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Press Briefing: International Meeting on Tuna, Sharks and Illegal Fishing

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On Thursday, Nov. 8, the Pew Environment Group hosted a media phone briefing on the upcoming meeting of the International Commission for the Conservation of Atlantic Tunas (ICCAT).

Beginning Nov. 12, 48 member governments will gather for a week in Agadir, Morocco, to discuss conservation and management of tuna, particularly the valuable and severely depleted Atlantic bluefin tuna, and several species of threatened sharks; as well as to explore questions of illegal fishing, possible solutions and combating fraud.

Experts from Pew provided an overview of the key issues relating to bluefin tuna, sharks and illegal fishing.

Download an mp3 of the briefing here.

Related News and Resources

  • Pew Praises Ratification of Treaty to Fight Illegal Fishing Worldwide

    • Press Release
    • Apr 03, 2014
    The United States Senate on April 3 took a strong stand in the global fight against illegal fishing by ratifying a treaty that will prevent illegally caught fish from entering the market through ports around the world. The treaty, called the Port State Measures Agreement, or PSMA, also would empower port officials to prohibit foreign vessels that are suspected of illegal activity from receiving port services and access. By cutting off market access for illegally caught fish, the treaty will erode the profit incentive that drives the activity.


  • EU Bans Fish Imports from 3 Countries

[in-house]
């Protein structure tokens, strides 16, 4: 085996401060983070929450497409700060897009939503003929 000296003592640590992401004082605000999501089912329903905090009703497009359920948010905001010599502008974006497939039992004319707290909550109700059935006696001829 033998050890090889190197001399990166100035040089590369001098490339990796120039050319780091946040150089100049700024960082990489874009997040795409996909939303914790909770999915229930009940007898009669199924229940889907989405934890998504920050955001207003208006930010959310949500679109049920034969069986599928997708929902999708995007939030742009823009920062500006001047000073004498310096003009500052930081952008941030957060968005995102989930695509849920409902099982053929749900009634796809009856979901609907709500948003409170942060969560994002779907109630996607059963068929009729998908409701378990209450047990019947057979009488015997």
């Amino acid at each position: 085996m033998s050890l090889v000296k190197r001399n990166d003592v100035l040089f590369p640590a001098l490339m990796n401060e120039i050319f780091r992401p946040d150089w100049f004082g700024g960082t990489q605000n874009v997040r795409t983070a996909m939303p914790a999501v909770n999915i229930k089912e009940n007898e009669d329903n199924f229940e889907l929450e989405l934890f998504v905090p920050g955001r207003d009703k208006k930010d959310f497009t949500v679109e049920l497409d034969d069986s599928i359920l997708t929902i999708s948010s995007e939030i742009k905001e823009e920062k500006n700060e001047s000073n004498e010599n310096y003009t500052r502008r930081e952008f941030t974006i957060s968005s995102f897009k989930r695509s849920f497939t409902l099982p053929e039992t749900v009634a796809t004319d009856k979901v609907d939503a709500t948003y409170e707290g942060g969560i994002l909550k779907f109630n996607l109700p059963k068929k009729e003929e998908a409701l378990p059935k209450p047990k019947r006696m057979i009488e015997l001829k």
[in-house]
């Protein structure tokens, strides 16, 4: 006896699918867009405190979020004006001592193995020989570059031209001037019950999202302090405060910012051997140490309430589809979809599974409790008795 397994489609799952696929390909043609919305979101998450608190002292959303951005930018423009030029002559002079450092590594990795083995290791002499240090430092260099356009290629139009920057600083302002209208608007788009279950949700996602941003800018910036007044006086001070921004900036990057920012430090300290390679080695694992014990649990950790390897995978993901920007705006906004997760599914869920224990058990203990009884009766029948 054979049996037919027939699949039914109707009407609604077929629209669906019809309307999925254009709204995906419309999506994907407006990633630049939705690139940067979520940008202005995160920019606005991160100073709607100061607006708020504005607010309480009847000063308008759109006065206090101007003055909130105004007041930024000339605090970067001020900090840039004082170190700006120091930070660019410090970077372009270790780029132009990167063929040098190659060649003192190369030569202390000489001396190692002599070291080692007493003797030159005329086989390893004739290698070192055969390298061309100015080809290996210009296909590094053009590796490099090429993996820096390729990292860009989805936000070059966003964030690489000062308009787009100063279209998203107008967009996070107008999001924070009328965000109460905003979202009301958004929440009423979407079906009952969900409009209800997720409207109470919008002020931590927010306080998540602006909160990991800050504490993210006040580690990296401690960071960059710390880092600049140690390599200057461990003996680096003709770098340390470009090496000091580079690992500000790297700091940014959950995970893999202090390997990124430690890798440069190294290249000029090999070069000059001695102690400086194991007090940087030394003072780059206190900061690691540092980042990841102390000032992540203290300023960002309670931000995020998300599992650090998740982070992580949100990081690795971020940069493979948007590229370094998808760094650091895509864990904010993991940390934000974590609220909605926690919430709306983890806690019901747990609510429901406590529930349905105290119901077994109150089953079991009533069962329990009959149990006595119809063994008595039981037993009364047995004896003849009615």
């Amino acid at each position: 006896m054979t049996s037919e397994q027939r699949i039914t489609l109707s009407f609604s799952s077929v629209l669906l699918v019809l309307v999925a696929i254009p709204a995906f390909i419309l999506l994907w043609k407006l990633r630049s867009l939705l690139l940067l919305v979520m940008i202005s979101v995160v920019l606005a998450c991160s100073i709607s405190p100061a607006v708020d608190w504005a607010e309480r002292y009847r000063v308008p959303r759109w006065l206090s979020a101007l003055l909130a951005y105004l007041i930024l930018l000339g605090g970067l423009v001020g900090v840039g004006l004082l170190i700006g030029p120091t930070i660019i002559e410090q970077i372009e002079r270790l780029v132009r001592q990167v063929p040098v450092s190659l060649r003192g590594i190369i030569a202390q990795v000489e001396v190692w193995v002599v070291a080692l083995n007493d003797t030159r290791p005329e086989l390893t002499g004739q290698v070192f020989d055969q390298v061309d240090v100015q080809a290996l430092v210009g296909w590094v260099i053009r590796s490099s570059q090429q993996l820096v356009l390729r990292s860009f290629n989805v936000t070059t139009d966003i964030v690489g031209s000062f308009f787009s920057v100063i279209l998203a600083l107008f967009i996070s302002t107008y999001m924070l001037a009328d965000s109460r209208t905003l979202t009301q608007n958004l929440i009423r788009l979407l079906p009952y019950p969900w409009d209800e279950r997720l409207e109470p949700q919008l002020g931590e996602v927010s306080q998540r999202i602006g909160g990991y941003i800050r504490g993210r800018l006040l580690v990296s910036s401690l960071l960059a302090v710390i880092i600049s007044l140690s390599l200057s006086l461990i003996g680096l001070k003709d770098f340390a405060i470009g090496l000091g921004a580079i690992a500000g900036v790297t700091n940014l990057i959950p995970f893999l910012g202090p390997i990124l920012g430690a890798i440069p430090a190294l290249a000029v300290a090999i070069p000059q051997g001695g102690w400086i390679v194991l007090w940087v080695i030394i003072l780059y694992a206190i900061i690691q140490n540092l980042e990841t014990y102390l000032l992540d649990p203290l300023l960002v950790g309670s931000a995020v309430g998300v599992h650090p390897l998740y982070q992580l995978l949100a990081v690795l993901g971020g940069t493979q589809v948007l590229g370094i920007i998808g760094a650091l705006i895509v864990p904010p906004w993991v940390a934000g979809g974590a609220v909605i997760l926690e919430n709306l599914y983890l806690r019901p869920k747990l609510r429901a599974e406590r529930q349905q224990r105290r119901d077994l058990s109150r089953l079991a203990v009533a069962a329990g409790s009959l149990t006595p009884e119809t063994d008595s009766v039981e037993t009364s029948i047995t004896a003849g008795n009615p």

• Press Release
    • Mar 24, 2014
    Today the Environmental Justice Foundation, Oceana, The Pew Charitable Trusts, and WWF welcome a decision by the European Union Fisheries Council, comprising all 28 fisheries ministers, to ban the importation of fish from Belize, Cambodia, and Guinea for their failure to cooperate in fighting illegal, unreported, and unregulated, or IUU, fishing.


  • Documentary on Illegal Fishing to Premiere at D.C. Environmental Film Fest

    • Other Resource
    • Mar 17, 2014
    For decades, the azure waters of the Indian Ocean have served as a virtual safe house for fishermen engaged in large-scale illegal operations. These suspected criminals have roamed the waters off East Africa, helping themselves to a valuable natural resource with little regard for fishing laws. Throughout the developing world, but especially in Africa, illegal fishing has wreaked widespread economic, environmental, and social harm, accounting for a global catch worth up to $23.5 billion annually.


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